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Mark Kriegel, a national columnist for, writes about how the NCAA exploits college athletes to make millions off of video games. Click here to read more.

Mark Kriegel, a national columnist for, writes about how the NCAA exploits college athletes to make millions off of video games. You can read the entire column, which quotes NCPA President Ramogi Huma, by clicking here.

In keeping with the slogan "It's in the game," promotional videos for EA Sports' just-released "NCAA Football" are notable for their high degree of verisimilitude.

ESPN's Erin Andrews and Kirk Herbstreit, both of whom gave up their amateur status years ago, are acknowledged by name. But the players are identifiable with a mere glance.

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There's Texas quarterback Colt McCoy wearing his No. 12, and DeMarco Murray, Oklahoma's No. 7. There goes Evan Royster, Penn State's No. 22 and Oregon safety T.J. Ward, No. 2.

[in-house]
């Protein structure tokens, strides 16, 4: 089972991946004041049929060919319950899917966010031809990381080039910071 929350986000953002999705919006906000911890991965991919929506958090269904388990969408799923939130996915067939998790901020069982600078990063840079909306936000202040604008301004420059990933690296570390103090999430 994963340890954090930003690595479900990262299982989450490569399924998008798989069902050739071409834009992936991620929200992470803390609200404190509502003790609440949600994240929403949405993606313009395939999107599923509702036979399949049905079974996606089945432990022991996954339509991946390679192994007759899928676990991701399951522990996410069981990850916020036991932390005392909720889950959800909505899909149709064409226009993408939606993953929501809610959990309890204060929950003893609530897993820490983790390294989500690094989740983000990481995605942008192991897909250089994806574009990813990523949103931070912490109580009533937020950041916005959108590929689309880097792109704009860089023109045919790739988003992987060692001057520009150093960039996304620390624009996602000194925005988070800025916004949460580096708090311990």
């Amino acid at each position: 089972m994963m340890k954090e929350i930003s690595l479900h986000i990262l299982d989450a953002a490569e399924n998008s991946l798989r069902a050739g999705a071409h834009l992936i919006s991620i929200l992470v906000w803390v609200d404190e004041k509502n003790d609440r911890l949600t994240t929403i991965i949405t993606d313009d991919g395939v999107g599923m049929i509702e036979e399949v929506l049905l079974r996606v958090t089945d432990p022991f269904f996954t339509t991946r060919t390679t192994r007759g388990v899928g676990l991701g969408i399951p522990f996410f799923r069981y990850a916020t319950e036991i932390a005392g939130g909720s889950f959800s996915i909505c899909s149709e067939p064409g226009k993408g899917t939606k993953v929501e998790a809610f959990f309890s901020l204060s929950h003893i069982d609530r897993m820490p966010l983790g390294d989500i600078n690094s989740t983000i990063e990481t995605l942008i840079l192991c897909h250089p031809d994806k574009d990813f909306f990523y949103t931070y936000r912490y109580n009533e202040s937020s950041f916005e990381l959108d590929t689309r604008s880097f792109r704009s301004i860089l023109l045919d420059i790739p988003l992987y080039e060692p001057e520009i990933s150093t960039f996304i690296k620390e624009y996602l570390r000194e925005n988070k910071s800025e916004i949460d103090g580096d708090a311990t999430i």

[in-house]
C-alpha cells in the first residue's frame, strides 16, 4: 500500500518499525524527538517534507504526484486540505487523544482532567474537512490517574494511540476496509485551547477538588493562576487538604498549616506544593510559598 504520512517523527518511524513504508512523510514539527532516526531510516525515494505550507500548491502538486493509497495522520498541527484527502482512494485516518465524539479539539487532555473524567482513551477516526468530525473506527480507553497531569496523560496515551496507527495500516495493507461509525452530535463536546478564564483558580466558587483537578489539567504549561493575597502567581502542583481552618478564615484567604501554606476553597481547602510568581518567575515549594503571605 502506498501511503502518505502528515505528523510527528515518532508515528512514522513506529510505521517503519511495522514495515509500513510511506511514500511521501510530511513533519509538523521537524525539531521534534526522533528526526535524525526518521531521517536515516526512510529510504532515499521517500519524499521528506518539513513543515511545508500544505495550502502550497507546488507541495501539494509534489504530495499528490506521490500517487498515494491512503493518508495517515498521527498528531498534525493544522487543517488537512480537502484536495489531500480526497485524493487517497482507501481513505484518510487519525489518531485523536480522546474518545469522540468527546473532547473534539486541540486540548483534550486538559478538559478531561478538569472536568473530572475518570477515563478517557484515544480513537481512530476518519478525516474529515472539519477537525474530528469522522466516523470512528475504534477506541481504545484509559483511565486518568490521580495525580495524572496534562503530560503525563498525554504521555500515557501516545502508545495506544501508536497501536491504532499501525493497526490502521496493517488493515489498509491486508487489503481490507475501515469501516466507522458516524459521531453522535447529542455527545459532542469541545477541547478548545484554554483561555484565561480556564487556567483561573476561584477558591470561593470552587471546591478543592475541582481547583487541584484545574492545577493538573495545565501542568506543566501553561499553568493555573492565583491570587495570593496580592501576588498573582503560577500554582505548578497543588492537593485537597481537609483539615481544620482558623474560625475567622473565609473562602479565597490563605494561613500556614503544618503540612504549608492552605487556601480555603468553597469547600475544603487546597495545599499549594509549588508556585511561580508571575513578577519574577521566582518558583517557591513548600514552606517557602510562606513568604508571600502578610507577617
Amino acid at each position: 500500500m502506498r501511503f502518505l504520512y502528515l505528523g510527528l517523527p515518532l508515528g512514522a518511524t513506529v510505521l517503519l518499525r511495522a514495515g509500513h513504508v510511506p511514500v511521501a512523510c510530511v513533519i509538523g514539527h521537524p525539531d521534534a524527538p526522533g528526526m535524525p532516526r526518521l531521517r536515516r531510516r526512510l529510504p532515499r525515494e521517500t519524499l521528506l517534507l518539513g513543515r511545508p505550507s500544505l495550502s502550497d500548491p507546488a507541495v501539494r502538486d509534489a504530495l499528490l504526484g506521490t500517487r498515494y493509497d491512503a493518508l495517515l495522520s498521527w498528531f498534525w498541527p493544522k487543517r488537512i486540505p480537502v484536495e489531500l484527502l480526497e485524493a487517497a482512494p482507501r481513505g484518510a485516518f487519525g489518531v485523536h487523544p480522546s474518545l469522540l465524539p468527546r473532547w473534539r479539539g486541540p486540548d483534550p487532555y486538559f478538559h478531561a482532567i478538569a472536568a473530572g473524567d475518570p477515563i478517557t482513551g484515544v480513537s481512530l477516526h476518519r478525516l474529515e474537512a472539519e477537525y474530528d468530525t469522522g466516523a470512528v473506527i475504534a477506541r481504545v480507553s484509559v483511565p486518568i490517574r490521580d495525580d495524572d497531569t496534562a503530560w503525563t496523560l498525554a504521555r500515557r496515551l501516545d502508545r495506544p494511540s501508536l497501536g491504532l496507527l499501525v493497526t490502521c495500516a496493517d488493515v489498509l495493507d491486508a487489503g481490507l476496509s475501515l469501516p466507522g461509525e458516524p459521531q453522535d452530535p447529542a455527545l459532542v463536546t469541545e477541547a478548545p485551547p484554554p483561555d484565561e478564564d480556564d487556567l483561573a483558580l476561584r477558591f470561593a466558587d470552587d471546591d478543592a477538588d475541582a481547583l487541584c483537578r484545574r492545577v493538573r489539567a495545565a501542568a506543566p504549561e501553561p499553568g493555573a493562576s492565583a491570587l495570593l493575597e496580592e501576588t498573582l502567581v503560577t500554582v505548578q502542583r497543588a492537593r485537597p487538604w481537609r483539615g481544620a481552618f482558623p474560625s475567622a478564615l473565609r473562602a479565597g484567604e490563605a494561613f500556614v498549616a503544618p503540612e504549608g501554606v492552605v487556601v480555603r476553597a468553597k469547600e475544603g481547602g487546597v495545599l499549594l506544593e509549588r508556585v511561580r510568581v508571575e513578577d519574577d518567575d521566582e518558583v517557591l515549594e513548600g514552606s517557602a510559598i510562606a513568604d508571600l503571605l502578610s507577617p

But my favorite — everyone's favorite, really — is Tim Tebow. The virtual Tebow is as singular as the real one: a big hoss white guy, the quarterback with a fullback's physique. His socks barely cover his ankles, and he runs over oncoming safeties.

The only difference is he's not Tim Tebow. As per to NCAA strictures, he's identified as "QB #15."

And like almost everything else the NCAA gets its hypocritical hands on, it makes you wince and want to say:

Are you kidding me?

"They want to maintain the myth that this isn't a commercial venture," said Leonard Aragon, a lawyer on one of several pending lawsuits that just may change the way the NCAA does its allegedly non-profit business.

Aragon represents Sam Keller, a former quarterback at Arizona State and Nebraska, in a class-action suit against EA Sports and the NCAA. At issue is not just Keller's likeness, but of all former and current football and basketball players who received nothing for use of their likenesses in the video games.